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Wireless Networks Thread, wii and n network in Technical; Hi, I have a Nintendo Wii, and am buying a new wireless N router with a usb N adaptor. I ...
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    rocknrollstar's Avatar
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    wii and n network

    Hi, I have a Nintendo Wii, and am buying a new wireless N router with a usb N adaptor. I believe the wii isn't N compatible. Is it possible to run a router in N and G mode, so that my pc and laptop can make use of the N capability, but the wii still runs in G mode?

    The router is this one: W311R+ Wireless-N Broadband Router-Popular Wireless-N-Tenda

    Thanks in advance!

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    Galway's Avatar
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    Form experience, when you set this up you can specify if you want it to work in N mode or N/G mode so that it can be used by your Wii. It wont be as fast as just N mode, but its the best mode to be in if all devices are not n mode.

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    rocknrollstar (15th March 2010)

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    rocknrollstar's Avatar
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    Great, thanks. As long as you can do both modes at the same time, it'll be fine!

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    Michael's Avatar
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    N type networks are only of real use for transferring files within your Workgroup at home rather than improving internet connectivity. Typically most people are on ADSL or Cable which would be less than 10Mbps and G operates at 54Mbps.

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    rocknrollstar (17th March 2010)

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    rocknrollstar's Avatar
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    Thanks everyone, all working fine. I wanted to upgrade to N from G partly because I have a linksys pcmcia wireless adaptor, which gets very hot as it's inside the laptop. This eventually stops the wireless due to the heat. Replaced it with a USB and it's much better, and more reliable :_ Wii works fine too, after a reboot (which it doesn't say to do)...

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    pwds's Avatar
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    FWIW 802.11N adaptors will fall back on to G (and IIRC B) mode(s) if N isn't available.

    As for B/G/N operating at the same time- it seems to depend on the kit. I've certainly seen kit operating at N speeds that drops down to G the moment a slower device joins.

    AFAIK N is a multi-mode standard though, so it should be possible for recent draft-N kit to operate at N and G speeds simultaniously.

    I'll go away and check that one.

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    Quote Originally Posted by Michael View Post
    N type networks are only of real use for transferring files within your Workgroup at home rather than improving internet connectivity. Typically most people are on ADSL or Cable which would be less than 10Mbps and G operates at 54Mbps.
    That's true, but connection speeds are improving all the time - there are loads of people on "up to 24Mbit" and quite a few on 50Mbit with Virgin. If you've got this sort of speed then you really need an N router to get the full benefit - you'll rarely get anywhere near 54Mbit on a G router and it would be daft to be paying Virgin for 50Mbit internet if you can then only get about half of that through your wireless network.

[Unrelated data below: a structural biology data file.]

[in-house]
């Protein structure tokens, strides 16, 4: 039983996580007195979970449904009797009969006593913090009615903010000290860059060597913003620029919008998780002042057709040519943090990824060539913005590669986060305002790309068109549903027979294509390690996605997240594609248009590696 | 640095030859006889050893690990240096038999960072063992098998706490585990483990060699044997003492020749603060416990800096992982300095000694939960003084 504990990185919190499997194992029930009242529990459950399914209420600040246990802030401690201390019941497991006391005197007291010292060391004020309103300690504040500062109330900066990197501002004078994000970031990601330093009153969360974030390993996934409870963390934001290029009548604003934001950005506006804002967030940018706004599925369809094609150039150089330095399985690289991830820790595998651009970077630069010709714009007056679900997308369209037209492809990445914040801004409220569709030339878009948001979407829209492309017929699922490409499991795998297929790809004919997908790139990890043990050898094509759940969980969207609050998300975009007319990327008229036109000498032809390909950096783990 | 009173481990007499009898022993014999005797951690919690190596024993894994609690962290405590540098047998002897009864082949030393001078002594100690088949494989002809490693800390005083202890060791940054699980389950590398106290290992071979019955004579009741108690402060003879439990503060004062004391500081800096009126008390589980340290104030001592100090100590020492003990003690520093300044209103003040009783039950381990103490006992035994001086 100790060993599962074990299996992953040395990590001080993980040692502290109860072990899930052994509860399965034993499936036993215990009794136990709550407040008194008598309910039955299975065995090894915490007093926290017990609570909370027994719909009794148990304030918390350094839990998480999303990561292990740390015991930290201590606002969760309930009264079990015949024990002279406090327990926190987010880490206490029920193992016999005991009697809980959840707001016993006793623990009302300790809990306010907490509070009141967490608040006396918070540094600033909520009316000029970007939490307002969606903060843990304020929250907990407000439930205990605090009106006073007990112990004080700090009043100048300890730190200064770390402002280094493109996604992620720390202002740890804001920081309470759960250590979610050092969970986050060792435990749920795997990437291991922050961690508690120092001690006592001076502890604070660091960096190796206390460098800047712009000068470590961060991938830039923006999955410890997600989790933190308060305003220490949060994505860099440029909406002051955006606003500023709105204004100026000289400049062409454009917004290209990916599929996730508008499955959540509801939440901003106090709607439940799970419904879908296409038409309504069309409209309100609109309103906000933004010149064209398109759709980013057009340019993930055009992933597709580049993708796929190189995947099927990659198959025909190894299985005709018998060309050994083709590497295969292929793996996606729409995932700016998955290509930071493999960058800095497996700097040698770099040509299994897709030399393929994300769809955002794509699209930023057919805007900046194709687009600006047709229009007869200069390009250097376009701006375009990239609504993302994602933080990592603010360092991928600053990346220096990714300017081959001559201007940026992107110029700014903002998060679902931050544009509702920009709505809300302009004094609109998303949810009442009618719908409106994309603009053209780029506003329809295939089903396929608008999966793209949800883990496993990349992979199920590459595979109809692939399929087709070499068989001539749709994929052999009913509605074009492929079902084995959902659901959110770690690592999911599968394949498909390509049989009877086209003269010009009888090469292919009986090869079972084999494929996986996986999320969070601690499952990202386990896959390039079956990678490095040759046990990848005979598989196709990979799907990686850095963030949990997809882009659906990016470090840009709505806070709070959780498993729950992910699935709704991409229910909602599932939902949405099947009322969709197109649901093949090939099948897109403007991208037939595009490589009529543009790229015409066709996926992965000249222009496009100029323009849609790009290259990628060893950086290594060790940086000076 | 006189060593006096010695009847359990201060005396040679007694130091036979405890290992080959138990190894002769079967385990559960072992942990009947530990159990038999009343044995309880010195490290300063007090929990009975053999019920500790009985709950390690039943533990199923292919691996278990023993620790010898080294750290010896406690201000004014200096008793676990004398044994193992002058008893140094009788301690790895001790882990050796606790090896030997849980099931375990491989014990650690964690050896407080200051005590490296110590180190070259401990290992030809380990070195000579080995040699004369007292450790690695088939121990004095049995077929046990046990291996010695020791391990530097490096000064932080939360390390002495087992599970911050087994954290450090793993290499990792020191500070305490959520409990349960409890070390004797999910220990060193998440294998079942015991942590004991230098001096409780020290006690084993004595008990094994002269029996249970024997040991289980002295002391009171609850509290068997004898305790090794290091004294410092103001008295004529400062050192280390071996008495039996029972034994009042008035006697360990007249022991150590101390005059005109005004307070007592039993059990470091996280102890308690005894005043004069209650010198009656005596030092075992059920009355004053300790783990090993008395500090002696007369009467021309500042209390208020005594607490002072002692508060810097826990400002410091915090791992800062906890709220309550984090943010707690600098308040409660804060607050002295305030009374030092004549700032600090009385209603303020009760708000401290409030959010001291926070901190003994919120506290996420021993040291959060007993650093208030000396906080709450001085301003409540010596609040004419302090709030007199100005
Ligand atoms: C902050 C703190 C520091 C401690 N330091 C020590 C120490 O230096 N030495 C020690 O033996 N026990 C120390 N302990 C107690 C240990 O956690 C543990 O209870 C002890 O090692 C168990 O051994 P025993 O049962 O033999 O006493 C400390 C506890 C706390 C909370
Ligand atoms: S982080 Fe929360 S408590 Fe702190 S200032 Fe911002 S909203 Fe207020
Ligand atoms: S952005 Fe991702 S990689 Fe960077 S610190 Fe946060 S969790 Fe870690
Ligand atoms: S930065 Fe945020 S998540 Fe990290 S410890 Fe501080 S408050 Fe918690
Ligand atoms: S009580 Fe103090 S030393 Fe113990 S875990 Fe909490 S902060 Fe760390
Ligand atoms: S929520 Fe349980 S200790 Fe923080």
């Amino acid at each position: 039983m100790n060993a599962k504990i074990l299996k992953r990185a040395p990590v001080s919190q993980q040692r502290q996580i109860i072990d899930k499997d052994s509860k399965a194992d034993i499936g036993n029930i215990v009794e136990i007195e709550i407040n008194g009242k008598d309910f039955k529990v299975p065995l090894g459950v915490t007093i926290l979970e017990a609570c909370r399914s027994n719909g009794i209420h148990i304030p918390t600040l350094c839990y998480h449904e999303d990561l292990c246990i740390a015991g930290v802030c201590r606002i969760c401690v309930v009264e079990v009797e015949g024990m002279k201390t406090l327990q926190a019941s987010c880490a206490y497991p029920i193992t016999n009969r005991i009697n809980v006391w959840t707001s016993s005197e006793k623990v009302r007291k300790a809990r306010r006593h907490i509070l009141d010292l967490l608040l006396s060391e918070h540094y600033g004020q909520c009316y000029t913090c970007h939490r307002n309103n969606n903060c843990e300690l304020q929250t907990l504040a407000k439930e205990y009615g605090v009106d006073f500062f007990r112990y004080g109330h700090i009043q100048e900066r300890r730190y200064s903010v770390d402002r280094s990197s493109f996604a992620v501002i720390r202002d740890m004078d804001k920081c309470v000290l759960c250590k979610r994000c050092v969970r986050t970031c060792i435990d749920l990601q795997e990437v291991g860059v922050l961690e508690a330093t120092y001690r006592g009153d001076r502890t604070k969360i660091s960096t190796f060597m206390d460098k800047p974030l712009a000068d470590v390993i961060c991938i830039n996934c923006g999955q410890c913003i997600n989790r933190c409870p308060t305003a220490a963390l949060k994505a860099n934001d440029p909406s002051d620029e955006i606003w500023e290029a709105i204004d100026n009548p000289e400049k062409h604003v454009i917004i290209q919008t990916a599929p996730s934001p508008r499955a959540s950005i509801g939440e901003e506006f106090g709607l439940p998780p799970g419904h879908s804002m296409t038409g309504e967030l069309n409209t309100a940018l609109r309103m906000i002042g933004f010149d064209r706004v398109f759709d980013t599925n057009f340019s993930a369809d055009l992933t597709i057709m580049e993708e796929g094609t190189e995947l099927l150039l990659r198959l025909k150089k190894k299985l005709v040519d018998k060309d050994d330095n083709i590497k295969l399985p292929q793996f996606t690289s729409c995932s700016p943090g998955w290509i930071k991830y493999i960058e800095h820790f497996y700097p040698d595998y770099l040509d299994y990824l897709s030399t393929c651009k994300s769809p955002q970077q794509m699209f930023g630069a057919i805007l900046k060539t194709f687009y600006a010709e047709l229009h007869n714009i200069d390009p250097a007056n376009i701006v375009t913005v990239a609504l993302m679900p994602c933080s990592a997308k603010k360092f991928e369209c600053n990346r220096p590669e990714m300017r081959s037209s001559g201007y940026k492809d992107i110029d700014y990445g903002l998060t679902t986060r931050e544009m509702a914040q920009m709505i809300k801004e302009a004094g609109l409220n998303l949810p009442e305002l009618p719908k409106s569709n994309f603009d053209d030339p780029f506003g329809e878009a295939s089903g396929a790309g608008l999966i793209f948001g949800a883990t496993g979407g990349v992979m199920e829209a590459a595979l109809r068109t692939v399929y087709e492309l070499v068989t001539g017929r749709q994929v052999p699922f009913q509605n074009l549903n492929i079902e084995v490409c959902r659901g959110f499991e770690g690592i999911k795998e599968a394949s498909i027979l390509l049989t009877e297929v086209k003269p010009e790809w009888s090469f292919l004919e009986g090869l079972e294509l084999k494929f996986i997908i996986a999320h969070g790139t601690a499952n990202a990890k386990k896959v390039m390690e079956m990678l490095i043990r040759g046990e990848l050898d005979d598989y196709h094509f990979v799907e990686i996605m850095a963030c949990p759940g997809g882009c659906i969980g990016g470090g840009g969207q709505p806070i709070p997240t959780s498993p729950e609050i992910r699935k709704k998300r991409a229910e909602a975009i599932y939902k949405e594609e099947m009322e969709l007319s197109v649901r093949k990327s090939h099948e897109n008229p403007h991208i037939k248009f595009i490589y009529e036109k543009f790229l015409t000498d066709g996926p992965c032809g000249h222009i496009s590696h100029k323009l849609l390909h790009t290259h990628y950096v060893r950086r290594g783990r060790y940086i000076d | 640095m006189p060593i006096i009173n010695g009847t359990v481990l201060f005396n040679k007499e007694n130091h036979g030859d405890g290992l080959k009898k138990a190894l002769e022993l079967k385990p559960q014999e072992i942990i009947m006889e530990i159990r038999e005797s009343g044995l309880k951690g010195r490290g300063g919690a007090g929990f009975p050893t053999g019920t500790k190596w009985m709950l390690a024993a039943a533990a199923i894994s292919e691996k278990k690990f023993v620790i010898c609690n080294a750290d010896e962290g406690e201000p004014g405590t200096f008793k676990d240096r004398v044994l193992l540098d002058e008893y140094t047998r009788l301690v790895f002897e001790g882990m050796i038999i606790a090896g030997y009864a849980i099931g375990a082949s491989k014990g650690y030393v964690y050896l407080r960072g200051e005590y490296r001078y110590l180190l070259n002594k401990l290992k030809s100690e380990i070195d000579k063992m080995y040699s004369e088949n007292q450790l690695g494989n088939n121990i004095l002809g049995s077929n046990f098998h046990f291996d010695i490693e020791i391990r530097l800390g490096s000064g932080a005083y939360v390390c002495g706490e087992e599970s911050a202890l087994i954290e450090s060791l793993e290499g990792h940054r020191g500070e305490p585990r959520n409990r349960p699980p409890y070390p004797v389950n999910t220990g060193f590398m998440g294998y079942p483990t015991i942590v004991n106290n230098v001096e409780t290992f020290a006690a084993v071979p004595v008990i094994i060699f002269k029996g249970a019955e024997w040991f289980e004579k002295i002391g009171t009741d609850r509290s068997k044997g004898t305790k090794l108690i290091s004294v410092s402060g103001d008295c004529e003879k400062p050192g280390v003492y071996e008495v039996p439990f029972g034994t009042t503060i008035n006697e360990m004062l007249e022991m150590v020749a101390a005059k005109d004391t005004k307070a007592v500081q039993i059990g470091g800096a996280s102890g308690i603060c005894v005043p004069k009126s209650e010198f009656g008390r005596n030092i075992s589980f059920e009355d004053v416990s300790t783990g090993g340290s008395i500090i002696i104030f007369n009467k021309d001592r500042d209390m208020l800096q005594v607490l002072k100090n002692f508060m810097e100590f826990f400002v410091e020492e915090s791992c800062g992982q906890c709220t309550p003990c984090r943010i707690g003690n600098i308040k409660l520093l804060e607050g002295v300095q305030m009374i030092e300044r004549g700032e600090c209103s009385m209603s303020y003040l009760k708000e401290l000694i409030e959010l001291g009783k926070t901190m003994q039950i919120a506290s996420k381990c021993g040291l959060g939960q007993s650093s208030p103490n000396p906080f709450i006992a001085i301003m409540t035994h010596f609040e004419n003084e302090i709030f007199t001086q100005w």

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    Quote Originally Posted by srochford View Post
    That's true, but connection speeds are improving all the time - there are loads of people on "up to 24Mbit" and quite a few on 50Mbit with Virgin. If you've got this sort of speed then you really need an N router to get the full benefit - you'll rarely get anywhere near 54Mbit on a G router and it would be daft to be paying Virgin for 50Mbit internet if you can then only get about half of that through your wireless network.
    trying to stream HD content over a G wifi connection does not work great it drops frames etc so better with an N router - personally the airport extreme with the gigabit port connections on the back ( the newest one ) but thats just me

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    ::tries to imagine wanting to stream HD over wireless at home::
    ::fails::

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    Michael's Avatar
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    That's true, but connection speeds are improving all the time - there are loads of people on "up to 24Mbit"
    I suppose if you don't have a Good or Excellent wireless signal then yes it's quite possible, but then again installing a wireless N router would probably give similar results. Re-positioning the router physically can/could make all the difference.

    trying to stream HD content over a G wifi connection does not work great it drops frames etc
    To be honest I'd say that's more than likely your internet connection or the website you're streaming content from. Youtube can get slow occasionally at peak times in the evening. To give you an idea HD content streamed from the BBC requires 3500Kbps or 3.5Mbps and I suspect youtube is the same/similar. This is well within limits of wireless G even with a poor signal.

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